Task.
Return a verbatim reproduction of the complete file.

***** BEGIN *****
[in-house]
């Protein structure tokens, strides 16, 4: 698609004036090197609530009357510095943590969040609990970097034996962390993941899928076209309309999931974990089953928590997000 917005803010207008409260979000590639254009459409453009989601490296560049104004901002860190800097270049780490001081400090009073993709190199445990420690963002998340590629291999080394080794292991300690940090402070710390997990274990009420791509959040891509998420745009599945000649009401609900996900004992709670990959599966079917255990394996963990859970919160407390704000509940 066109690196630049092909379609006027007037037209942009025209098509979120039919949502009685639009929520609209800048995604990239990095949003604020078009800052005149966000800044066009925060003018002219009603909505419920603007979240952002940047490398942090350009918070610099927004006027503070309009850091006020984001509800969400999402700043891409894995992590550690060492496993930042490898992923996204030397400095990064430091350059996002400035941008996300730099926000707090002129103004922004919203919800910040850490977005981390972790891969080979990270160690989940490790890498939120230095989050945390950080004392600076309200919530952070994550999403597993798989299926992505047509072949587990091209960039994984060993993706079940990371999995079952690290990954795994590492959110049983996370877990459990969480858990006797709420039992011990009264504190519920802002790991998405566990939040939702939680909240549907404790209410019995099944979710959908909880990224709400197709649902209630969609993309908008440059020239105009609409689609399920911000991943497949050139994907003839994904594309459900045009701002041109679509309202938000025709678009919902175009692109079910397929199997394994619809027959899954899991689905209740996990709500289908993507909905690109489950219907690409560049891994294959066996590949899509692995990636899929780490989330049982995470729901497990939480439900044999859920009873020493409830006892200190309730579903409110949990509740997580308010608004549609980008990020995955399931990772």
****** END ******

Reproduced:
[in-house]
């Protein structure tokens, strides 16, 4: 698609004036090197609530009357510095943590969040609990970097034996962390993941899928076209309309999931974990089953928590997000 917005803010207008409260979000590639254009459409453009989601490296560049104004901002860190800097270049780490001081400090009073993709190199445990420690963002998340590629291999080394080794292991300690940090402070710390997990274990009420791509959040891509998420745009599945000649009401609900996900004992709670990959599966079917255990394996963990859970919160407390704000509940 066109690196630049092909379609006027007037037209942009025209098509979120039919949502009685639009929520609209800048995604990239990095949003604020078009800052005149966000800044066009925060003018002219009603909505419920603007979240952002940047490398942090350009918070610099927004006027503070309009850091006020984001509800969400999402700043891409894995992590550690060492496993930042490898992923996204030397400095990064430091350059996002400035941008996300730099926000707090002129103004922004919203919800910040850490977005981390972790891969080979990270160690989940490790890498939120230095989050945390950080004392600076309200919530952070994550999403597993798989299926992505047509072949587990091209960039994984060993993706079940990371999995079952690290990954795994590492959110049983996370877990459990969480858990006797709420039992011990009264504190519920802002790991998405566990939040939702939680909240549907404790209410019995099944979710959908909880990224709400197709649902209630969609993309908008440059020239105009609409689609399920911000991943497949050139994907003839994904594309459900045009701002041109679509309202938000025709678009919902175009692109079910397929199997394994619809027959899954899991689905209740996990709500289908993507909905690109489950219907690409560049891994294959066996590949899509692995990636899929780490989330049982995470729901497990939480439900044999859920009873020493409830006892200190309730579903409110949990509740997580308010608004549609980008990020995955399931990772």